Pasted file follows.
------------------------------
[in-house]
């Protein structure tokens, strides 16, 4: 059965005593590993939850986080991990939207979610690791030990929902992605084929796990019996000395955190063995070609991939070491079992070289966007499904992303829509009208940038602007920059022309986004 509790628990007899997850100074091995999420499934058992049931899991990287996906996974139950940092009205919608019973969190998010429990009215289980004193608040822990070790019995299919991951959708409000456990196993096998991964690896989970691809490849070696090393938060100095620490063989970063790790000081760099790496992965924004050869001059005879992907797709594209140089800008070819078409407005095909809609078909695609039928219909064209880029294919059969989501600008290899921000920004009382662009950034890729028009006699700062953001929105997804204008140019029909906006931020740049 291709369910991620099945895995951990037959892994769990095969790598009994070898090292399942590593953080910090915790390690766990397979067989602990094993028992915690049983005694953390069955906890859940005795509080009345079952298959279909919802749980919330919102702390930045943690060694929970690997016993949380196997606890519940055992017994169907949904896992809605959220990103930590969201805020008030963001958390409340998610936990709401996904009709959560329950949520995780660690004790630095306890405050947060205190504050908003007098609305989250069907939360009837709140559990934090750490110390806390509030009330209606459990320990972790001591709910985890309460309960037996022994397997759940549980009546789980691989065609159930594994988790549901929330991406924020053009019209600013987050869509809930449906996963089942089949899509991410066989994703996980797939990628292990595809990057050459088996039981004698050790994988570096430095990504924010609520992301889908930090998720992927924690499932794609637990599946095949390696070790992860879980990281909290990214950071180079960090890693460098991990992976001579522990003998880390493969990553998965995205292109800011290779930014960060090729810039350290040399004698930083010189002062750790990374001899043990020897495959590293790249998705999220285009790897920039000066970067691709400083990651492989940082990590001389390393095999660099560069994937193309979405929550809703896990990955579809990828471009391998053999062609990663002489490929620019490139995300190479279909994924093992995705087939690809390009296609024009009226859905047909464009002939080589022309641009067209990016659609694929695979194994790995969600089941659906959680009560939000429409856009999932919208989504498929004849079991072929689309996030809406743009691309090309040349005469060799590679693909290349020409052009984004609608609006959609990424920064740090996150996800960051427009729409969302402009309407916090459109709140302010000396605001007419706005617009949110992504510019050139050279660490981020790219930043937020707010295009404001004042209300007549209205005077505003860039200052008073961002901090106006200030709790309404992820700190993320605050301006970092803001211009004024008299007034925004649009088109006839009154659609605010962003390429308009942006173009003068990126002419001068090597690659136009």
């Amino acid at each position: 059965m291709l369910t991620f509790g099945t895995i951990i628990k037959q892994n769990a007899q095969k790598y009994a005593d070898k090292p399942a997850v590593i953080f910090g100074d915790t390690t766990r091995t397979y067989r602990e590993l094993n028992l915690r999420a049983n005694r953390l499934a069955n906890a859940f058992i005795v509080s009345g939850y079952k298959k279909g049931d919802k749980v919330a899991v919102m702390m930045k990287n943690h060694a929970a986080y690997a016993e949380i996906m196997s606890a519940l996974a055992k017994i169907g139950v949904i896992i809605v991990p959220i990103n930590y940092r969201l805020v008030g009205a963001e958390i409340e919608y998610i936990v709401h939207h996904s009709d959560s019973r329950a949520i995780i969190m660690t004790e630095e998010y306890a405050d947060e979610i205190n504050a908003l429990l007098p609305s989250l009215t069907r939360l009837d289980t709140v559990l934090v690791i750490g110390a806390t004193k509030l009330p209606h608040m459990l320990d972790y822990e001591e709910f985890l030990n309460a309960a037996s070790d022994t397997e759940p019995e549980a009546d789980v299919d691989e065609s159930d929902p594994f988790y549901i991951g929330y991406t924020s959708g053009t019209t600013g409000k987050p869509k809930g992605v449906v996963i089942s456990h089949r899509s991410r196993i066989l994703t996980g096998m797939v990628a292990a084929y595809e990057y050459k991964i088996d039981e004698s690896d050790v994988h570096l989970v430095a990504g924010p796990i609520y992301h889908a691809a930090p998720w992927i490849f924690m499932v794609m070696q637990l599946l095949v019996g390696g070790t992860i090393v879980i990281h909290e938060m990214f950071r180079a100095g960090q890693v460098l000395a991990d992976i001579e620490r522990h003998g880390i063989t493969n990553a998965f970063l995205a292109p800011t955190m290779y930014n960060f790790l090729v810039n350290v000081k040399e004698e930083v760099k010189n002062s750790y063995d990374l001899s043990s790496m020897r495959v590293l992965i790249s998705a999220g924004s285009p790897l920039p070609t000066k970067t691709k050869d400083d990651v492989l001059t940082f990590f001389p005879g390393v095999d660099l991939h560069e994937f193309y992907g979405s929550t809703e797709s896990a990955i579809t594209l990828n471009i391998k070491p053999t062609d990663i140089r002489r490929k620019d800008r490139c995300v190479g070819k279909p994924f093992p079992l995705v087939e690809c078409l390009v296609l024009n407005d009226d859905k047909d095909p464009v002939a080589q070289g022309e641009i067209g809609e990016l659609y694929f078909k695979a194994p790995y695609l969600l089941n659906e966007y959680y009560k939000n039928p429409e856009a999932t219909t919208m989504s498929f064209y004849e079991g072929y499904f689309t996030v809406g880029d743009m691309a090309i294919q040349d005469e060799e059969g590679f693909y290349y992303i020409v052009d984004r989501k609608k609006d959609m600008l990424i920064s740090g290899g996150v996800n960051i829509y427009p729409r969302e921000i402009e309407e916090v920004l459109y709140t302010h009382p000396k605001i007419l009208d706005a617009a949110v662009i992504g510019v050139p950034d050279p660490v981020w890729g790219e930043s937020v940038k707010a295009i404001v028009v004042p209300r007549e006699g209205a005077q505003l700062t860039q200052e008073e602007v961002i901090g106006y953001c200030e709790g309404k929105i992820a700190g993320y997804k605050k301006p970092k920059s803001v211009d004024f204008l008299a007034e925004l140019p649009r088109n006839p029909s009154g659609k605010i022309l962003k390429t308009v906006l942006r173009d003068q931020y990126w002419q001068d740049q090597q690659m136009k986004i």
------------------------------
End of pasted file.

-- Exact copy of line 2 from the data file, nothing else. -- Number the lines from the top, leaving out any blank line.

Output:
């Protein structure tokens, strides 16, 4: 059965005593590993939850986080991990939207979610690791030990929902992605084929796990019996000395955190063995070609991939070491079992070289966007499904992303829509009208940038602007920059022309986004 509790628990007899997850100074091995999420499934058992049931899991990287996906996974139950940092009205919608019973969190998010429990009215289980004193608040822990070790019995299919991951959708409000456990196993096998991964690896989970691809490849070696090393938060100095620490063989970063790790000081760099790496992965924004050869001059005879992907797709594209140089800008070819078409407005095909809609078909695609039928219909064209880029294919059969989501600008290899921000920004009382662009950034890729028009006699700062953001929105997804204008140019029909906006931020740049 291709369910991620099945895995951990037959892994769990095969790598009994070898090292399942590593953080910090915790390690766990397979067989602990094993028992915690049983005694953390069955906890859940005795509080009345079952298959279909919802749980919330919102702390930045943690060694929970690997016993949380196997606890519940055992017994169907949904896992809605959220990103930590969201805020008030963001958390409340998610936990709401996904009709959560329950949520995780660690004790630095306890405050947060205190504050908003007098609305989250069907939360009837709140559990934090750490110390806390509030009330209606459990320990972790001591709910985890309460309960037996022994397997759940549980009546789980691989065609159930594994988790549901929330991406924020053009019209600013987050869509809930449906996963089942089949899509991410066989994703996980797939990628292990595809990057050459088996039981004698050790994988570096430095990504924010609520992301889908930090998720992927924690499932794609637990599946095949390696070790992860879980990281909290990214950071180079960090890693460098991990992976001579522990003998880390493969990553998965995205292109800011290779930014960060090729810039350290040399004698930083010189002062750790990374001899043990020897495959590293790249998705999220285009790897920039000066970067691709400083990651492989940082990590001389390393095999660099560069994937193309979405929550809703896990990955579809990828471009391998053999062609990663002489490929620019490139995300190479279909994924093992995705087939690809390009296609024009009226859905047909464009002939080589022309641009067209990016659609694929695979194994790995969600089941659906959680009560939000429409856009999932919208989504498929004849079991072929689309996030809406743009691309090309040349005469060799590679693909290349020409052009984004609608609006959609990424920064740090996150996800960051427009729409969302402009309407916090459109709140302010000396605001007419706005617009949110992504510019050139050279660490981020790219930043937020707010295009404001004042209300007549209205005077505003860039200052008073961002901090106006200030709790309404992820700190993320605050301006970092803001211009004024008299007034925004649009088109006839009154659609605010962003390429308009942006173009003068990126002419001068090597690659136009």